The major 4G mobile broadband trial that is currently run by BT and Everything Everywhere in Cornwall has been given further extension of six months by the UK communications regulator Ofcom.
With the current 3G mobile networks having the capacity to offer download speed of up to 7.2Mbps, the LTE (Long Term Evolution) based next generation mobile data technology can deliver speeds of over 30Mbps with wider coverage.
According to Ofcom, a fourth of UK (geographically) do not have 3G coverage and the average mobile broadband speed across the UK is just over 1.5Mbps.
Next generation 4G mobile broadband also uses low frequency radio spectrum as well as the spectrum bands which are left unused for commercial purposes.
BT, the one of the partners that rollout 4G mobile data service is the UK’s largest broadband provider which has a task of covering more than two thirds of UK population with its fibre optic broadband which can deliver speed of up to 100Mbps within next four years.
However, rural Britain could lag behind the urban places which easily get private sector investment on building broadband infrastructure. Around 10% of UK, which is largely comprised of rural areas, hope to get faster internet access via mobile broadband and other alternative technologies.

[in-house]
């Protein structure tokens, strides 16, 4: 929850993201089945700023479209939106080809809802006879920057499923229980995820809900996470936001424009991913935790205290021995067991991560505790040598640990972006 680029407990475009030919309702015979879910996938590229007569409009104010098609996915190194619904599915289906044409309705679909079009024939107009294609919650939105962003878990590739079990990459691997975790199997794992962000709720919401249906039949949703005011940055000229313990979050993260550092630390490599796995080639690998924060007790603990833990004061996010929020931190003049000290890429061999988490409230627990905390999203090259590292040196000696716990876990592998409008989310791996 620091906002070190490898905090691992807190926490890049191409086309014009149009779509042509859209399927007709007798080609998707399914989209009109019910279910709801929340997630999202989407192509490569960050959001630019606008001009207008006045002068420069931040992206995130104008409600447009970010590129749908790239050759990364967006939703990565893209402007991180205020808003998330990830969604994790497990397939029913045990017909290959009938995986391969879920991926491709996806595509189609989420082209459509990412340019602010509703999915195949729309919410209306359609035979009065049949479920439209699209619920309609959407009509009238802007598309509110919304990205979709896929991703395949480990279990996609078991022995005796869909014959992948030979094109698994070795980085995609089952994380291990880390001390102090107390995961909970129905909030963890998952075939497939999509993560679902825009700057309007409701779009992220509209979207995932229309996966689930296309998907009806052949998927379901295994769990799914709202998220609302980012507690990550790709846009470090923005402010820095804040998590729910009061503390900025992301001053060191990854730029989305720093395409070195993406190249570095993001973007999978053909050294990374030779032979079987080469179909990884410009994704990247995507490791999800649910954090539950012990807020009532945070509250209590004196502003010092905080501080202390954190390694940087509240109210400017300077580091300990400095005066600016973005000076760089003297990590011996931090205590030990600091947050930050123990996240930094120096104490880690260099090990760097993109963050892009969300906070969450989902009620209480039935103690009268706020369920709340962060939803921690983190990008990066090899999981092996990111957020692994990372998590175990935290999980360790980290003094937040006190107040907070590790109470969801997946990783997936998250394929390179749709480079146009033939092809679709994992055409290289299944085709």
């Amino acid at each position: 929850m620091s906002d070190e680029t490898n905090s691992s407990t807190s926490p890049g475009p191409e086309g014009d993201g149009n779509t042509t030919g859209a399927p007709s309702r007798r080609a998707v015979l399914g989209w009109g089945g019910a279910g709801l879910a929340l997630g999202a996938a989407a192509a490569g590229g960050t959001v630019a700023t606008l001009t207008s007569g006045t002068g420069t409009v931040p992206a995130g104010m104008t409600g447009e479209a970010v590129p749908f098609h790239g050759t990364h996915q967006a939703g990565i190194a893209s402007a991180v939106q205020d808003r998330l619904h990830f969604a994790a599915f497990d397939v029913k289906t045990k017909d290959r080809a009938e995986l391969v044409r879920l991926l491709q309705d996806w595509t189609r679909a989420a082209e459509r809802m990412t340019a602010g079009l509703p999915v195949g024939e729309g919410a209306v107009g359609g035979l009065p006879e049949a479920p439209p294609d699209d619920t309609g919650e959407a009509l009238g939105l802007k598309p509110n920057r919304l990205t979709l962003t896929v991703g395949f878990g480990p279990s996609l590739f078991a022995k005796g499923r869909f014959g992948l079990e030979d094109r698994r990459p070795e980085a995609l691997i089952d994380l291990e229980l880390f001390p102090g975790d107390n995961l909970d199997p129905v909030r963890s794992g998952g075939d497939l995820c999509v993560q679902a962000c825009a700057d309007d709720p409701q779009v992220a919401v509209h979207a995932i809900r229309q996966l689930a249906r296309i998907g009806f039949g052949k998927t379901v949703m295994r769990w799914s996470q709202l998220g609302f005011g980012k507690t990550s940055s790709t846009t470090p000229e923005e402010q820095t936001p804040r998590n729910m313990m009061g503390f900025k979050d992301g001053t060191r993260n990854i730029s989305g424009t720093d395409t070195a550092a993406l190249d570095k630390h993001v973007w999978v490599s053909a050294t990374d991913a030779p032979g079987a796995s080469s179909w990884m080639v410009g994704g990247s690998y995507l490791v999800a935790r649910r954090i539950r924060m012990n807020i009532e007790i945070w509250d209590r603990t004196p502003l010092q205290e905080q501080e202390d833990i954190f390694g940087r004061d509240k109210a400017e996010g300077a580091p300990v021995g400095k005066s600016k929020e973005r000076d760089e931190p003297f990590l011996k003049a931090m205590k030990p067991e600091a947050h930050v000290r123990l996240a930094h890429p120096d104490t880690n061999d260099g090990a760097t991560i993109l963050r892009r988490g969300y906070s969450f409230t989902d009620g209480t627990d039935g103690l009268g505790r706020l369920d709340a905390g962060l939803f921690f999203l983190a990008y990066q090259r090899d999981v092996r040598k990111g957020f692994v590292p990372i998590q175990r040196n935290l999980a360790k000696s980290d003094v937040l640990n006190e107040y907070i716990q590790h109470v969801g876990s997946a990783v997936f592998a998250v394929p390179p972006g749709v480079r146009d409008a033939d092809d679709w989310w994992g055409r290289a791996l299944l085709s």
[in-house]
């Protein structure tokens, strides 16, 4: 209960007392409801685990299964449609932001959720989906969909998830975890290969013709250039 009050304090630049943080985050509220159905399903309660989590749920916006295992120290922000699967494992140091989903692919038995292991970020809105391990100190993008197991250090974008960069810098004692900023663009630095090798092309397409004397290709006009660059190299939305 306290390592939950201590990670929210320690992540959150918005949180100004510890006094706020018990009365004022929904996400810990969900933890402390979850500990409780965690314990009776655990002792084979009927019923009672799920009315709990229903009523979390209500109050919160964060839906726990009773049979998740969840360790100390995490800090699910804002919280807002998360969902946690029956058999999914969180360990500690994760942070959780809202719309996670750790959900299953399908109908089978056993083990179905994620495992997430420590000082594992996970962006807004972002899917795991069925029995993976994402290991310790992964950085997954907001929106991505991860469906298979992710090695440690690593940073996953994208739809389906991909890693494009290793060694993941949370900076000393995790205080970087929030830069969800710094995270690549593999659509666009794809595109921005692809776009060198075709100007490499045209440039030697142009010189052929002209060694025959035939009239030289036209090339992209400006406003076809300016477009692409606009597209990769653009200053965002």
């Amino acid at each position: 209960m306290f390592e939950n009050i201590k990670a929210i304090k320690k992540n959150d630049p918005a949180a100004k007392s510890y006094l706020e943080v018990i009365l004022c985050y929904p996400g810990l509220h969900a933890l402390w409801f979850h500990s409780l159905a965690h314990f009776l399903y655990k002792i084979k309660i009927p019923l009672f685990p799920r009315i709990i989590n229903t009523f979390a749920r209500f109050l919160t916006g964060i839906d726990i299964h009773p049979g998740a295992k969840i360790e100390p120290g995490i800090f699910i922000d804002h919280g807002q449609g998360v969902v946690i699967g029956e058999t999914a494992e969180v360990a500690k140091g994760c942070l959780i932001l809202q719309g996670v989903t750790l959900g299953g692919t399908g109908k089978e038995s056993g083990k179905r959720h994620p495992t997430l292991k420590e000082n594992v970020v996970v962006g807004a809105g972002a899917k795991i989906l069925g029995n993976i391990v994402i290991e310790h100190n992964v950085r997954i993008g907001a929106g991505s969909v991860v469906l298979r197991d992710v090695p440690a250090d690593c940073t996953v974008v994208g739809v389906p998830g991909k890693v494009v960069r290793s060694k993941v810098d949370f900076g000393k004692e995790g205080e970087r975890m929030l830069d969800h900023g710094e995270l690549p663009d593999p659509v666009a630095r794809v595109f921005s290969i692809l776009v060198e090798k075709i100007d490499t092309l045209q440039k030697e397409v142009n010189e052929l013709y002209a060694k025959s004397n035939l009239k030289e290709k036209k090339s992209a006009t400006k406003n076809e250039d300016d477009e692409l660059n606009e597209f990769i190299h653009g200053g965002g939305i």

“This trial is enabling us to see at first hand the real difference LTE is making in rural Cornwall and how it could provide an alternative mode of delivery in rural areas to complement fibre delivered broadband.” said Nigel Stagg, the Chief Executive of BT Wholesale.
The trial was launched in October 2011 and according to the claims of the service providers, the volunteers, during the trial, could get up to 7Mbps.
“This trial has been key in investigating ways to rapidly bring 4G LTE to Britain, and Ofcom is helping us do the groundwork to accelerate the UK from laggard to leader.” Olaf Swantee the CEO of Everything Everywhere.
“There’s no doubt that fixed line solutions offer a faster and more reliable broadband service, but there isn’t a single silver bullet to meet the rural broadband challenge. We continue to also assess other potential solutions including other mobile and wireless technologies.” Nigel added.